This may provide the first effective treatment for women who suffer from a low libido. Currently, the only drug that can increase a woman’s sex drive is Wellbutrin, which is primarly an antidepressant- a side effect is improved sex drive. Other drugs that act on the brains sexual centre have side effects of nausea and vomiting. In the studies performed so far with PT-141, there appears to be none of these unwanted outcomes.
Full clinical trials are due to begin on men and women to further test the spray.
We’re starting a group at the SRC to give support to people with MS in areas that are causing them concern e.g. MS symptoms, psychological problems, mobility concerns, workplace difficulties – the list could be endless. Not everyone wants or needs the kind of support a group gives and being a support group member can be a challenging experience but for those who “sign up” the benefits of belonging to such a group can be enormous.
Members of the group, between eight and twelve people, will meet once a fortnight to give each other confidential support. It takes time to build up trust so it is felt that the group should initially run for six months to enable people to feel at ease with one another.
The group could run in the day time or in the evening (perhaps there could be two groups?) and would have a facilitator present at least for the first few sessions – after that the group themselves would decide how to continue.
If you would like to know more please contact a member of staff at the SRC.
The Multiple Sclerosis Society have launched a new website for people who have MS, their carers, health and social care professionals, volunteers and supporters, and others who want to know about MS.
www.mssociety.org.uk has been completely re-designed to provide much more information and to make access very simple. Features are built in to help people with vision and dexterity problems. Large on-screen buttons lead quickly to the information the visitor wants to see. Presentation is clear and colourful.
Content includes information about MS and living with the condition, progress in research, specialist information for care professionals, and MS Society services, campaigns and events. The site is regularly up-dated with news. Interactive features encourage user involvement, including information sharing, joining campaigns and volunteering for clinical trials Chat rooms are planned. There are links to other useful sites.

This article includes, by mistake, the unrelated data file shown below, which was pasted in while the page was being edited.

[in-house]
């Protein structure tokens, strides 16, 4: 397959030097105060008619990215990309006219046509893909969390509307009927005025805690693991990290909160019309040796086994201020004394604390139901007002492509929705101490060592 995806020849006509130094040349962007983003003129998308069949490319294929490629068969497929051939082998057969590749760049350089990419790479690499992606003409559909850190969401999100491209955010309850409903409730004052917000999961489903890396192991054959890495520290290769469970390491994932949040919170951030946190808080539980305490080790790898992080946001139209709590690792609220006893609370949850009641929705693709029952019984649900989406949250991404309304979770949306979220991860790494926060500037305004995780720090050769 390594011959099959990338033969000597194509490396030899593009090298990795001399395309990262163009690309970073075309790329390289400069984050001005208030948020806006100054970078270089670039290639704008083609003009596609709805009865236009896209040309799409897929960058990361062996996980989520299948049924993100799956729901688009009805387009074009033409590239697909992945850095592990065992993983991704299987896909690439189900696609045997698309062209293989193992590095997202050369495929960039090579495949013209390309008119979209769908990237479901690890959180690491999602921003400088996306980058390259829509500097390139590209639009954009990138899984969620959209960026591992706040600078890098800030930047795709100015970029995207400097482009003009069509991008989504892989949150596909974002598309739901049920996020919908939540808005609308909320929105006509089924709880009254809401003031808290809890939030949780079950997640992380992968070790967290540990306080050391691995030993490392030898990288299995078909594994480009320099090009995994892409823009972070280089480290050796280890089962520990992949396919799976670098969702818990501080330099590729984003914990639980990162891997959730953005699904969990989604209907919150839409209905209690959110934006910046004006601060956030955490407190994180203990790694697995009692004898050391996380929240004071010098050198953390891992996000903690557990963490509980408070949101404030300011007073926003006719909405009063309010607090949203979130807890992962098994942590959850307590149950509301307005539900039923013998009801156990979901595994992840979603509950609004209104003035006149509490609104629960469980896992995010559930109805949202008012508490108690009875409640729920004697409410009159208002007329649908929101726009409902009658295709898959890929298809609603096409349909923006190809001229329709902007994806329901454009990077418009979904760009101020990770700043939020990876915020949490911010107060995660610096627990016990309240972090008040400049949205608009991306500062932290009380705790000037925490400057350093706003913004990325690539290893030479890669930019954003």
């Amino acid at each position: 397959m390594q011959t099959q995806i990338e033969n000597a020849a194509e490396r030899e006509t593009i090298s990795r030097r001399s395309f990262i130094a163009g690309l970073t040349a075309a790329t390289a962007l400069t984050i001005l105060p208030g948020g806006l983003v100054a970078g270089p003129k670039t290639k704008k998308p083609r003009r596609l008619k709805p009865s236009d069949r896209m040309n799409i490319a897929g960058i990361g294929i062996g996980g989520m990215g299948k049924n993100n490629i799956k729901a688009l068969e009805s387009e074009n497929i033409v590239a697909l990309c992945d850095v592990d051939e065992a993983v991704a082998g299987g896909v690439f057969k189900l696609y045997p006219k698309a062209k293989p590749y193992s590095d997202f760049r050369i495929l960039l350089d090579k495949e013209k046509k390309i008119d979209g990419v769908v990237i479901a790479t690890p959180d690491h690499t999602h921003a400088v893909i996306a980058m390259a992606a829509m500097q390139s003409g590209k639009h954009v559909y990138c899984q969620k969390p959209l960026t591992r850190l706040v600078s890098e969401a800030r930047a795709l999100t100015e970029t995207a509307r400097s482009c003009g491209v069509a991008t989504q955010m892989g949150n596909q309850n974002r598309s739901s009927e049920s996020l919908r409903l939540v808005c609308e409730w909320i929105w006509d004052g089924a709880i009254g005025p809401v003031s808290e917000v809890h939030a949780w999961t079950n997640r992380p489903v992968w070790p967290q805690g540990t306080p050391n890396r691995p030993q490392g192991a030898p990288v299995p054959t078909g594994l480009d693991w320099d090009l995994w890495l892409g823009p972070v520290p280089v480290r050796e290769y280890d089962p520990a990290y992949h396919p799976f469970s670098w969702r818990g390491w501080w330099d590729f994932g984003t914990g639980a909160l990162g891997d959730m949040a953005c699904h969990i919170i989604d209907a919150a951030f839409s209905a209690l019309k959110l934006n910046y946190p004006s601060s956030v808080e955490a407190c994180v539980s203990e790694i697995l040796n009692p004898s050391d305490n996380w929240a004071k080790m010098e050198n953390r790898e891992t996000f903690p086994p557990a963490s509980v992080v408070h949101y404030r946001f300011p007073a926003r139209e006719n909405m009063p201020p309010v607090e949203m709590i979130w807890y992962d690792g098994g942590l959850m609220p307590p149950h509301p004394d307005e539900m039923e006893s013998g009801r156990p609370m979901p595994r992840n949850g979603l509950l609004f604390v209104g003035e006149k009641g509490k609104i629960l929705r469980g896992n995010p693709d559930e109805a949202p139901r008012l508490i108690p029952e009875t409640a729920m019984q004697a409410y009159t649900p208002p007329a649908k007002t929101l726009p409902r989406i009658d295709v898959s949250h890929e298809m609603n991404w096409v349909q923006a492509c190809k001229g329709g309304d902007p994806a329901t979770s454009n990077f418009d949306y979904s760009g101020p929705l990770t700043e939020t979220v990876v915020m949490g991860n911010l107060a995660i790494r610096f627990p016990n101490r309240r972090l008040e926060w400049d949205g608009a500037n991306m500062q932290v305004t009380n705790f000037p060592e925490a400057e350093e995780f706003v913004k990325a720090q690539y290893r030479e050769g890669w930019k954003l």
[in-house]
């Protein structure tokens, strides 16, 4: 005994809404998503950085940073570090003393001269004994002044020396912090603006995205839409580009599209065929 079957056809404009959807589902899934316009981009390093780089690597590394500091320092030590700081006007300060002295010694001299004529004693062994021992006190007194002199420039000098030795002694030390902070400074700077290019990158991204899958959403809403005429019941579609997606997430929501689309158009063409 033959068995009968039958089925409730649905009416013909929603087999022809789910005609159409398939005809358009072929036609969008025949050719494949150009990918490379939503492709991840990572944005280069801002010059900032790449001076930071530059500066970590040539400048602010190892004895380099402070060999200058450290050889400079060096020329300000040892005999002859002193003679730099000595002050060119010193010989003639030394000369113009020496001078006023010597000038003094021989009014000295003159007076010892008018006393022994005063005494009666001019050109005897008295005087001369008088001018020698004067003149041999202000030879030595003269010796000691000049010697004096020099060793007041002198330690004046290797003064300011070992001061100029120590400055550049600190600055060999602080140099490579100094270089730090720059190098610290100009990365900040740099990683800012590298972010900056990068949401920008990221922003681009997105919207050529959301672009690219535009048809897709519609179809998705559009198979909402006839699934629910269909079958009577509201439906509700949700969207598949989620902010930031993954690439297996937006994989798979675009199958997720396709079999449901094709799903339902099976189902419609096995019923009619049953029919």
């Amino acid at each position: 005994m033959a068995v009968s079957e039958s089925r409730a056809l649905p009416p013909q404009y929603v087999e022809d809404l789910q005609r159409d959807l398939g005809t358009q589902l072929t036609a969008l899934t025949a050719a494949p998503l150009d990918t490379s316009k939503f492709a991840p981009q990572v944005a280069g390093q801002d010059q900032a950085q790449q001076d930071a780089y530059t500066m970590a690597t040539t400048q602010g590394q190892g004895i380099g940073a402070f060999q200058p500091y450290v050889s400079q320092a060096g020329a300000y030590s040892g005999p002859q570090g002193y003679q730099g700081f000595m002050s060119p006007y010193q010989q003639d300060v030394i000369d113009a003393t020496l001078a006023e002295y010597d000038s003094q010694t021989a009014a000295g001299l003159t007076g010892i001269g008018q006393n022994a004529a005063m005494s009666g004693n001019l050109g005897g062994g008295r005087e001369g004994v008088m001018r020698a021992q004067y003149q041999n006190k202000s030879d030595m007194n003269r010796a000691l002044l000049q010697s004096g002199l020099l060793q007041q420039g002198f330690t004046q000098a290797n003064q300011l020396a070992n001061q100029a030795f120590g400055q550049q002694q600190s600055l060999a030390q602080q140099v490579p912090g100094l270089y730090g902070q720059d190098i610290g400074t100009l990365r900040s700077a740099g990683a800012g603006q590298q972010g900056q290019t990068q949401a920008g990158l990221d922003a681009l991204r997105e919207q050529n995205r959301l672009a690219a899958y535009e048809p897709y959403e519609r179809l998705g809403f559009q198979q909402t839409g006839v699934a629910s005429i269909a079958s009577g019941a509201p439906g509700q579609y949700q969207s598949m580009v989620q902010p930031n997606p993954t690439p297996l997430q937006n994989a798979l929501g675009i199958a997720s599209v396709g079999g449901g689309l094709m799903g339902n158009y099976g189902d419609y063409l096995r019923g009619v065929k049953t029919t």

News in Brief
Mike O’Donovan has been appointed Chief Executive of the Multiple Sclerosis Society of Great Britain. Mike moves to the Society in April from GlaxoSmithKline where he is currently Vice President of Strategic Management and Planning for Consumer Healthcare.
We wish him every success in his new post.
New MS Nurse in Place
The MS Society has agreed a grant to fund a specialist MS nurse for the Highland Acute Hospitals National Health Service Trust. This brings the current total of MS specialist nurses in Scotland up to nine. Not yet nearly enough but a big improvement on two years ago.
New Books and Tapes
We have a very interesting new book at the Centre “Mind over Mood” – Change how you feel by changing the way you think.
We also have a great new video tape from the Yoga for Health Foundation “Step by Step” – Yoga for those with Multiple Sclerosis.
If you’d like to borrow either of these new resources, please give us a call. Tel. 692777.
Walking Week in Ballater
Two rambles suitable for disabled people in wheelchairs or buggies have been identified by people in Ballater working in conjunction with Scottish Disabled Ramblers. One starts from the car park at Loch Muick and another meanders through the lovely tracks at Invercauld Estate.
As part of a Walking Festival, Walking Week between 25th and 31st May, people with disabilities have been invited by the people involved in Ballater to join them on an escorted tour where someone will introduce them to the countryside, tell them about local legends, etc.
If you’d be interested in getting out and about in our beautiful countryside, please contact staff at the SRC. It may be possible for one or even two buses from the Centre to make an outing at dates and times to be arranged.
MS Awareness Week — 15th – 21st April
Watch out for MS making the news at this time. There are often some great interviews and articles on radio, television and in the papers. MS Awareness Week helps to bring MS to the forefront and people get an insight into the condition that they might never otherwise have had. And with knowledge comes understanding.
It’s also a good time to help raise funds for research into MS and for all the other activities that go on to help people with MS.
One idea that’s been running for some years is the “Cake Break” where people from all over organise coffee mornings at their place of work or among their friends, offer some scrumptious home bakes and charge £1.00 per person for the privilege. The money raised goes towards generating funds for the MS Society. It’s fun. Why not give it a try?
Dial up with Gas
British Gas has gone into the phone business and have introduced a new home and mobile phone package called YourChoice 500. It offers good deals on calls and costs £12.99 a month. For more information call 0800 316 3335.
1571 (the telephone answering service) is now FREE. Register with BT by calling 0800 003 800.